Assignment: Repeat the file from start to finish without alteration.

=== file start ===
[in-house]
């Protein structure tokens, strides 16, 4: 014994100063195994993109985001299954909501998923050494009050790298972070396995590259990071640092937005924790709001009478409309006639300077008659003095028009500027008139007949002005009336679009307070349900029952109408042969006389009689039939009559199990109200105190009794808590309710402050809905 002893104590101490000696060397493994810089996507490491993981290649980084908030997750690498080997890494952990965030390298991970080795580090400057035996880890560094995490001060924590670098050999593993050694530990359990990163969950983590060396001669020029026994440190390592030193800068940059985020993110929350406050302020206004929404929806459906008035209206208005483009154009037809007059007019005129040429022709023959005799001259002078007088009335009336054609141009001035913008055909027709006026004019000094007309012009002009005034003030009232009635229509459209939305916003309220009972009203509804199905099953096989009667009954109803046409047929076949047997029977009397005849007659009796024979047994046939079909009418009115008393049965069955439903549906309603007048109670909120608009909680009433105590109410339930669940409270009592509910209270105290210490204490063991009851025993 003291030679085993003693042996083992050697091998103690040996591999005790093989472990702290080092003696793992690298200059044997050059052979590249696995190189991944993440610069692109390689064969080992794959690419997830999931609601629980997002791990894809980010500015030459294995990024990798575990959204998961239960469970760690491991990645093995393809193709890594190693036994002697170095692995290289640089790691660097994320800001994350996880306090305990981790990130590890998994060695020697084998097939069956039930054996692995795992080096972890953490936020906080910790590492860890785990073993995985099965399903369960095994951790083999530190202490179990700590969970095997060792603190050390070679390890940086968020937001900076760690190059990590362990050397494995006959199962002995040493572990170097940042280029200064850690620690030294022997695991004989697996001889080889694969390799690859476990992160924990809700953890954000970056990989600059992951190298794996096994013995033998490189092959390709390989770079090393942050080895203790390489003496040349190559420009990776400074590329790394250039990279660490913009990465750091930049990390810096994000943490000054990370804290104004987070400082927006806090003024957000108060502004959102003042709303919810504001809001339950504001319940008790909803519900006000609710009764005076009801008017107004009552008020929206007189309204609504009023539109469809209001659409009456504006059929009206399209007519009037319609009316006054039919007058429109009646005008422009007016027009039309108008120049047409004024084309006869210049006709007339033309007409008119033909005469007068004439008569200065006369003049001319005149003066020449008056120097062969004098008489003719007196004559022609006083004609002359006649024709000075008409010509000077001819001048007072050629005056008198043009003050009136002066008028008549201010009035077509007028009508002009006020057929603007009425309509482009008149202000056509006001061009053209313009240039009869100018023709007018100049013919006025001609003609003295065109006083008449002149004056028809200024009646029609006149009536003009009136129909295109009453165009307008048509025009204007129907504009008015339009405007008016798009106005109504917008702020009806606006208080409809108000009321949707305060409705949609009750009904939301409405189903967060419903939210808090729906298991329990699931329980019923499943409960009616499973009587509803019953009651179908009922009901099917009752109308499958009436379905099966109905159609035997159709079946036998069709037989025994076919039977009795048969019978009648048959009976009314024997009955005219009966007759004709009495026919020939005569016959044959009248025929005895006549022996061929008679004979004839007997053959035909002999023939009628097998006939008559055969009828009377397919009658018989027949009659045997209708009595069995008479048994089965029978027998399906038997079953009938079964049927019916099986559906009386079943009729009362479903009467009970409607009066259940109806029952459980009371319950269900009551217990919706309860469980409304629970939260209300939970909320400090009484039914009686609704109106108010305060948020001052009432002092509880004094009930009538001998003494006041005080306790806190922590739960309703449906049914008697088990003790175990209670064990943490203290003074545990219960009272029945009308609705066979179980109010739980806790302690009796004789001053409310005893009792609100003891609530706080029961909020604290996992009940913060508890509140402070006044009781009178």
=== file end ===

[in-house]
């Protein structure tokens, strides 16, 4: 014994100063195994993109985001299954909501998923050494009050790298972070396995590259990071640092937005924790709001009478409309006639300077008659003095028009500027008139007949002005009336679009307070349900029952109408042969006389009689039939009559199990109200105190009794808590309710402050809905 002893104590101490000696060397493994810089996507490491993981290649980084908030997750690498080997890494952990965030390298991970080795580090400057035996880890560094995490001060924590670098050999593993050694530990359990990163969950983590060396001669020029026994440190390592030193800068940059985020993110929350406050302020206004929404929806459906008035209206208005483009154009037809007059007019005129040429022709023959005799001259002078007088009335009336054609141009001035913008055909027709006026004019000094007309012009002009005034003030009232009635229509459209939305916003309220009972009203509804199905099953096989009667009954109803046409047929076949047997029977009397005849007659009796024979047994046939079909009418009115008393049965069955439903549906309603007048109670909120608009909680009433105590109410339930669940409270009592509910209270105290210490204490063991009851025993 003291030679085993003693042996083992050697091998103690040996591999005790093989472990702290080092003696793992690298200059044997050059052979590249696995190189991944993440610069692109390689064969080992794959690419997830999931609601629980997002791990894809980010500015030459294995990024990798575990959204998961239960469970760690491991990645093995393809193709890594190693036994002697170095692995290289640089790691660097994320800001994350996880306090305990981790990130590890998994060695020697084998097939069956039930054996692995795992080096972890953490936020906080910790590492860890785990073993995985099965399903369960095994951790083999530190202490179990700590969970095997060792603190050390070679390890940086968020937001900076760690190059990590362990050397494995006959199962002995040493572990170097940042280029200064850690620690030294022997695991004989697996001889080889694969390799690859476990992160924990809700953890954000970056990989600059992951190298794996096994013995033998490189092959390709390989770079090393942050080895203790390489003496040349190559420009990776400074590329790394250039990279660490913009990465750091930049990390810096994000943490000054990370804290104004987070400082927006806090003024957000108060502004959102003042709303919810504001809001339950504001319940008790909803519900006000609710009764005076009801008017107004009552008020929206007189309204609504009023539109469809209001659409009456504006059929009206399209007519009037319609009316006054039919007058429109009646005008422009007016027009039309108008120049047409004024084309006869210049006709007339033309007409008119033909005469007068004439008569200065006369003049001319005149003066020449008056120097062969004098008489003719007196004559022609006083004609002359006649024709000075008409010509000077001819001048007072050629005056008198043009003050009136002066008028008549201010009035077509007028009508002009006020057929603007009425309509482009008149202000056509006001061009053209313009240039009869100018023709007018100049013919006025001609003609003295065109006083008449002149004056028809200024009646029609006149009536003009009136129909295109009453165009307008048509025009204007129907504009008015339009405007008016798009106005109504917008702020009806606006208080409809108000009321949707305060409705949609009750009904939301409405189903967060419903939210808090729906298991329990699931329980019923499943409960009616499973009587509803019953009651179908009922009901099917009752109308499958009436379905099966109905159609035997159709079946036998069709037989025994076919039977009795048969019978009648048959009976009314024997009955005219009966007759004709009495026919020939005569016959044959009248025929005895006549022996061929008679004979004839007997053959035909002999023939009628097998006939008559055969009828009377397919009658018989027949009659045997209708009595069995008479048994089965029978027998399906038997079953009938079964049927019916099986559906009386079943009729009362479903009467009970409607009066259940109806029952459980009371319950269900009551217990919706309860469980409304629970939260209300939970909320400090009484039914009686609704109106108010305060948020001052009432002092509880004094009930009538001998003494006041005080306790806190922590739960309703449906049914008697088990003790175990209670064990943490203290003074545990219960009272029945009308609705066979179980109010739980806790302690009796004789001053409310005893009792609100003891609530706080029961909020604290996992009940913060508890509140402070006044009781009178």